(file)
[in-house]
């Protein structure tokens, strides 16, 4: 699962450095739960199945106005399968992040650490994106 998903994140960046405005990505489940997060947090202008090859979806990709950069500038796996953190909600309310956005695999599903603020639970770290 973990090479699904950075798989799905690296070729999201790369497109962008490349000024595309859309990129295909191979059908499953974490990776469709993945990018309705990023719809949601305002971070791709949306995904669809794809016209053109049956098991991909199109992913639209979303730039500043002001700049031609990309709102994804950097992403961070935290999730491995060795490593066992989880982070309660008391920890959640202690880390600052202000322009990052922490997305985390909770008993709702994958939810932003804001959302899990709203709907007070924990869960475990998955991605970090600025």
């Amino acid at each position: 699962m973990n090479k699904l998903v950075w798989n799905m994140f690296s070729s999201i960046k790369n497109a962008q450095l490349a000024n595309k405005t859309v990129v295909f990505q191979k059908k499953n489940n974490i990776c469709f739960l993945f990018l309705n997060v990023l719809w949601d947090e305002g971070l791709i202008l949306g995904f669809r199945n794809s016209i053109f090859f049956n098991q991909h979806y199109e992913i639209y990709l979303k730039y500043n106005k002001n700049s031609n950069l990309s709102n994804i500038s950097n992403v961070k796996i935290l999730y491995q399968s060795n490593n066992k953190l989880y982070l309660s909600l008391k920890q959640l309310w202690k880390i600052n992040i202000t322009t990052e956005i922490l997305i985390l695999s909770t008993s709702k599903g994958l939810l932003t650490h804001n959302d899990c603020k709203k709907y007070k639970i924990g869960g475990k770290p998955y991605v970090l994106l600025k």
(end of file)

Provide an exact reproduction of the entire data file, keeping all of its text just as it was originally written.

[in-house]
């Protein structure tokens, strides 16, 4: 699962450095739960199945106005399968992040650490994106 998903994140960046405005990505489940997060947090202008090859979806990709950069500038796996953190909600309310956005695999599903603020639970770290 973990090479699904950075798989799905690296070729999201790369497109962008490349000024595309859309990129295909191979059908499953974490990776469709993945990018309705990023719809949601305002971070791709949306995904669809794809016209053109049956098991991909199109992913639209979303730039500043002001700049031609990309709102994804950097992403961070935290999730491995060795490593066992989880982070309660008391920890959640202690880390600052202000322009990052922490997305985390909770008993709702994958939810932003804001959302899990709203709907007070924990869960475990998955991605970090600025």
């Amino acid at each position: 699962m973990n090479k699904l998903v950075w798989n799905m994140f690296s070729s999201i960046k790369n497109a962008q450095l490349a000024n595309k405005t859309v990129v295909f990505q191979k059908k499953n489940n974490i990776c469709f739960l993945f990018l309705n997060v990023l719809w949601d947090e305002g971070l791709i202008l949306g995904f669809r199945n794809s016209i053109f090859f049956n098991q991909h979806y199109e992913i639209y990709l979303k730039y500043n106005k002001n700049s031609n950069l990309s709102n994804i500038s950097n992403v961070k796996i935290l999730y491995q399968s060795n490593n066992k953190l989880y982070l309660s909600l008391k920890q959640l309310w202690k880390i600052n992040i202000t322009t990052e956005i922490l997305i985390l695999s909770t008993s709702k599903g994958l939810l932003t650490h804001n959302d899990c603020k709203k709907y007070k639970i924990g869960g475990k770290p998955y991605v970090l994106l600025k």